Among features that Omnia put in are a Density Detector that enables it to handle very compressed content; an “ultra-multiband limiter” system; a significant bass enhancement algorithm; and an Ultra LoIMD Distortion Controlled Clipper System to reduce IMD in the pre-emphasized final limiter/clipper. (You can read a useful explanation of that last one at http://omniaaudio.com/11.)
 
I love the parametric EQ control and great stereo space enhancement; I really like the way the box handles the high end. Where other processors produce a strident or lifeless sound, I can get a real nice, sparkly top end with the 11, and a rich sound throughout the rest of the spectrum.
 
I’ve got a couple of tricks up my sleeve to try make vocals pop, to control the most audible area of the sound yet still attack it. I’m very particular about my station sound; I started with a few of the factory presets, but I quickly tweaked up my own and locked them down.
 
Our new Operations Manager Michael Steele, who came from Los Angeles, has very high expectations for audio; and he said we have the best-sounding station in town, bar none.
 
Control in the field
 
The user interface on the 11 also is a vast improvement over other offerings. It uses the same sort of topology as past Omnia boxes but offers a lot more control.
 
Its big 10-1/2-inch touchscreen draws attention; but I particularly appreciate how easy remote access is via browser or Wi-Fi. We run the processor at the transmitter site and I have a private extension of the WAN out there. I really enjoy that I can get into the box from about anywhere so that I’m adjusting processing in the natural listening environment.
 
In fact, I can access my Omnia.11 by remote from my car. The programmers might say, “Hey I need a little more here, some drum kick there,” and I’ll take them out into the car so we can play with it. I also do it at home; I can actually sit there and adjust the processing in the real environment.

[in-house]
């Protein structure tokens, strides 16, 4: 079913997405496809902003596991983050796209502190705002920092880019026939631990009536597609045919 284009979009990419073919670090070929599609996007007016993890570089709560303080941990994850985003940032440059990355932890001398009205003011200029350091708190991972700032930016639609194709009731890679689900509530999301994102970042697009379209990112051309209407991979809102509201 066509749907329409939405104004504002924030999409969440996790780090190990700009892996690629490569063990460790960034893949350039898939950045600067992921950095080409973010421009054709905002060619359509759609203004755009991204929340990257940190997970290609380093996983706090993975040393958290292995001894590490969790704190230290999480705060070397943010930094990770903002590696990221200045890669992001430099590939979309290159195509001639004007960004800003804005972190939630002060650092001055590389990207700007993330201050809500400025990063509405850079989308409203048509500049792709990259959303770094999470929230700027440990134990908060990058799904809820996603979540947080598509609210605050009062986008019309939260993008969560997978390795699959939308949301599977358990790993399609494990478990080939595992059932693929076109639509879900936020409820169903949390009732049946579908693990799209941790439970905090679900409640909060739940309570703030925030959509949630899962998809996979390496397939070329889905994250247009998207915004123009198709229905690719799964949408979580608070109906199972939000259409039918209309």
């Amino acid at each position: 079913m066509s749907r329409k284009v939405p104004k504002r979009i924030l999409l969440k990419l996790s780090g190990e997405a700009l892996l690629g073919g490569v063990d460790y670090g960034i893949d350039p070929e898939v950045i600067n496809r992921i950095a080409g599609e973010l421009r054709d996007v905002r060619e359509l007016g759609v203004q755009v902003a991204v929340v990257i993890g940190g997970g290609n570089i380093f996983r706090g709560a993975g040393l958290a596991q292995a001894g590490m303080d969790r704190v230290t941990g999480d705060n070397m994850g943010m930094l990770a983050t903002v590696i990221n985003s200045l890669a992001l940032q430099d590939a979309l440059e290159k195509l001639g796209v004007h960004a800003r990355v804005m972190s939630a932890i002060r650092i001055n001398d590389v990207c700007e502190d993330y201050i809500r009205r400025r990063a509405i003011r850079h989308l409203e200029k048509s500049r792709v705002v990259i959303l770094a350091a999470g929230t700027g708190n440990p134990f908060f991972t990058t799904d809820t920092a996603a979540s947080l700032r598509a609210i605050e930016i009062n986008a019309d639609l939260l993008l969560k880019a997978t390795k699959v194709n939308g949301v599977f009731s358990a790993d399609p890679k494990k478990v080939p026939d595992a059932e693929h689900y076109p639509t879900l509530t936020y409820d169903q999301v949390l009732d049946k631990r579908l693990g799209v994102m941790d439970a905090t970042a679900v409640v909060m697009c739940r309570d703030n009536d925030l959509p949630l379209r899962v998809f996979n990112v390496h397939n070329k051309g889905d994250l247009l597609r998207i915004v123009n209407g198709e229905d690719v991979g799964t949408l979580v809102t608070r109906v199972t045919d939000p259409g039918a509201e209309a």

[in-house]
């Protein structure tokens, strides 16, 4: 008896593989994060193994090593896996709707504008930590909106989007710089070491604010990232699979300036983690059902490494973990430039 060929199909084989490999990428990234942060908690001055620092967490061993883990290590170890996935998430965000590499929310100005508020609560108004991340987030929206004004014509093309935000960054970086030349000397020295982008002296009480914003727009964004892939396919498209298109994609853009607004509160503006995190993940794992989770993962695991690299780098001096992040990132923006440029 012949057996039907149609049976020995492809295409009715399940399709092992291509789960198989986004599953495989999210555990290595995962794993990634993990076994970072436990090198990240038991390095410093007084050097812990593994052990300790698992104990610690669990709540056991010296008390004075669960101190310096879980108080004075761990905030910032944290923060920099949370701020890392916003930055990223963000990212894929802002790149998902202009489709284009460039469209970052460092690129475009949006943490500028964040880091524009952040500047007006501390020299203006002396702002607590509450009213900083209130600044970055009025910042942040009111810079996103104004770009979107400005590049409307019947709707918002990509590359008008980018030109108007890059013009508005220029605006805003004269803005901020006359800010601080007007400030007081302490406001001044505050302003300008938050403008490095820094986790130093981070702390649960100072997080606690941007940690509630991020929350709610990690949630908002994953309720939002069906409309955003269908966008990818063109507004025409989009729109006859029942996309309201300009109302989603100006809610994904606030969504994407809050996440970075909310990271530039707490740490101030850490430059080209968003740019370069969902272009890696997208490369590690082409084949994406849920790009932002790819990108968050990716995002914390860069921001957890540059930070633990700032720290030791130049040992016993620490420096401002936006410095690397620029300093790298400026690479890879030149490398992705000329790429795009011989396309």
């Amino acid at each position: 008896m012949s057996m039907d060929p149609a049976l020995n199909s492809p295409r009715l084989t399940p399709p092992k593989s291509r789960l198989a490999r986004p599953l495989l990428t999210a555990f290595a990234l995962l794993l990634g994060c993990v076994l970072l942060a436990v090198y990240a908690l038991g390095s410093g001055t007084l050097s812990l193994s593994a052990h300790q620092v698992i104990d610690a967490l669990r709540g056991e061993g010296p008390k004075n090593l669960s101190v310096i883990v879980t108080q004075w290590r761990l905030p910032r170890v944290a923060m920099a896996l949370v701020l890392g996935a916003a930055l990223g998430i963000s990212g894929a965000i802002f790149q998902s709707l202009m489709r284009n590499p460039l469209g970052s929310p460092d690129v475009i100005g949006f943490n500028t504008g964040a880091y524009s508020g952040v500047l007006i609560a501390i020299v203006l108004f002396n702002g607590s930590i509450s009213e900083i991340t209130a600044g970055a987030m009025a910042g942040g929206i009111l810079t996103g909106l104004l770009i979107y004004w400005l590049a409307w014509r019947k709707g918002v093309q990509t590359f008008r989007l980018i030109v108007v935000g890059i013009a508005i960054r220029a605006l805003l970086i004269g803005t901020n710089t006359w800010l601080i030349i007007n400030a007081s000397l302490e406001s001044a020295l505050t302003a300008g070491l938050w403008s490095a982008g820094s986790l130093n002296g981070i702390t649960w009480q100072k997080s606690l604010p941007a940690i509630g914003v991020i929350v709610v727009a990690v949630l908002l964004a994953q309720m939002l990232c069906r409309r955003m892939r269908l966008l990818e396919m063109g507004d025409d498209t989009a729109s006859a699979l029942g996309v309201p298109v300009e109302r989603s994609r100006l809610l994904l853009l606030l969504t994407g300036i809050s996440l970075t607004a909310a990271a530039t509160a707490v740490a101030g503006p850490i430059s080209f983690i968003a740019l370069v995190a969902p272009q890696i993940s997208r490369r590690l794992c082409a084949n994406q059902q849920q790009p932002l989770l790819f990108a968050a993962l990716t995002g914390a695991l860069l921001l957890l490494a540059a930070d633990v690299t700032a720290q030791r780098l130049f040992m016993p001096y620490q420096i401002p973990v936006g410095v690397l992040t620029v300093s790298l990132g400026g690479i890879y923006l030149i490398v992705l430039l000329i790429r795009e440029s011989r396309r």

The single sideband suppressed carrier option on the stereo generator is pretty cool; 96.3 is a little “height challenged,” so we do have a bit of multipath. I was sitting in a parking lot downtown; I heard some multipath, so I dialed in from the car and turned the SSBSC option on, and bam, it was clear.
 
The Omnia.11 serves “twin” purposes in one other way: You can buy this box with or without HD Radio processing. The FMHD model offers separate processing paths for analog and digital; or you can get just the FM version, with the option to upgrade to HD later.
 
I met Frank Foti when I was working for a Clear Channel station, KDWB, here in town; this was before the first Omnia.fm was released, in the mid-1990s. He came in with one that didn’t even have front-panel control; you had to Telnet in via a PC.
 
It was really cool to be part of Omnia when the company launched. Its latest offering is no less impressive.
 
For information, contact Omnia at (216) 241.7225 or visit omniaaudio.com.
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Does it have an RE-232 port?
By Buzz Sarnoff on 4/16/2013